“For the entire relevant period, survivors and their advocates fought to be heard by SBC leadership. The very existence of this report is attributable to their perseverance,” the report says. “As this report makes clear, there were divisions within EC leadership between those who were open to addressing the survivors’ allegations publicly and instituting reforms, and others who sought to minimize or ignore allegations in an effort to protect the reputation of the SBC and avoid the risk of legal liability for sexual abuse at SBC churches.”
Among the more shocking revelations in the report were the credible allegations against longtime pastor and former SBC president Johnny Hunt, who is believed to have sexually assaulted the wife of a younger pastor and mentee in 2010.
“Based on these efforts, it appears that nine (9) people [who committed sexual assaults] remain in active ministry or connected to ministry,” the report also found. “Two (2) of those people appear to be associated with an SBC church. The remaining seven (7) appear to be associated with churches that are not SBC-affiliated.”
The SBC’s Handling of Sexual Abuse Allegations Through the Years
The report follows the 20-year history of abuse allegations and the EC’s response, enumerating a litany of survivor stories and their fight to be heard by SBC leadership.
The timeline began in 2000 with the SBC presidency of Paige Patterson, now disgraced former president of Southeastern Baptist Theological Seminary, who refused to cooperate with Guidepost investigators. Thus, they were unable to determine what, if any, actions were taken during that time in response to credible sexual abuse allegations.
However, the report did find that in 2004, when abuse survivor Christa Brown sent a letter to SBC leaders, including then president Bobby Welch, detailing her sexual abuse at the hands of an SBC clergy who was currently serving at another SBC church, they did not respond. Instead, the letter was passed along to legal counsel, who provided a suggested response.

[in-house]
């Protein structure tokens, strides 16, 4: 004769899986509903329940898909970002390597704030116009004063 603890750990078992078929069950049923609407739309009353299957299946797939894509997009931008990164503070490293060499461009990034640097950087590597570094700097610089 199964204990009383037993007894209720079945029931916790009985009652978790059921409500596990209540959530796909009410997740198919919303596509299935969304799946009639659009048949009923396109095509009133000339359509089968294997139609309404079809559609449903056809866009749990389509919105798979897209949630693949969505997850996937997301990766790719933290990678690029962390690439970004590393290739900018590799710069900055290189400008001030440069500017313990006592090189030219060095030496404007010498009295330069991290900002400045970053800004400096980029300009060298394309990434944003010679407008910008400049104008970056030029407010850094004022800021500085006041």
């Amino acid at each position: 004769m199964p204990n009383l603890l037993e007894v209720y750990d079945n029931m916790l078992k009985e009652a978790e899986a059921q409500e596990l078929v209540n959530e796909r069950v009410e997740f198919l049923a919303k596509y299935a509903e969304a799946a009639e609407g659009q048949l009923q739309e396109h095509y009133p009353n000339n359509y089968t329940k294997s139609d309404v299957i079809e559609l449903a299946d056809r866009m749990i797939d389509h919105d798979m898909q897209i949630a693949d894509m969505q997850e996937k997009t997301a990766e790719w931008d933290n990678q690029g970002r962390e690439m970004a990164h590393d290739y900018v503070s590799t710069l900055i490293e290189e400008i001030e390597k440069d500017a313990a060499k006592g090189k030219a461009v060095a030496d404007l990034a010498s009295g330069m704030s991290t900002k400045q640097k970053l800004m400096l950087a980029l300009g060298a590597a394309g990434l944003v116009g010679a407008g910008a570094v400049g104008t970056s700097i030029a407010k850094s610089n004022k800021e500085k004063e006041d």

“[The statement] would be sympathetic, would describe how the SBC lacks control over ministers and churches in the hiring of ministers, our appreciation for the national tragedy of clergy sex abuse, but would not respond to demands specifically,” Guenther suggested. “Then we would wait to see what transpired. We may or may not get sued. There is no explicit threat in that regard.”
“We treasure local church autonomy because that fact and consistent practice, rooted in our religious beliefs, is what saves us,” Guenther later said in 2020, indicative of his consistent approach and advice to all high level SBC leaders through the decades.
Brown went on to sue her abuser, as well as the church and music minister who knew of the abuse, entering into a settlement in 2006. That same year, Brown wrote a letter to then SBC president Frank Page describing how her abuser was allowed to continue in ministry even after his abuse had come to light. Page responded by telling Brown that given local church autonomy, doing anything about it was beyond the scope of his authority.
In response to further advocacy for robust systems that protect churches and people from abuse, such as a national registry of sexual offenders that SBC churches could consult in hiring processes, EC inside counsel Boto publicly berated Brown. Brown continued to be ignored and ridiculed by Boto and members of the EC for years.
Even as the EC received multiple complaints about sexual abusers in local churches in separate instances, these complaints were not followed up on, and high level SBC leaders continued to publicly downplay the frequency of abuse in the SBC.
Continued proposals of a national database of sex offenders and investigations into churches that harbored sex offenders as clergy were consistently rebuffed.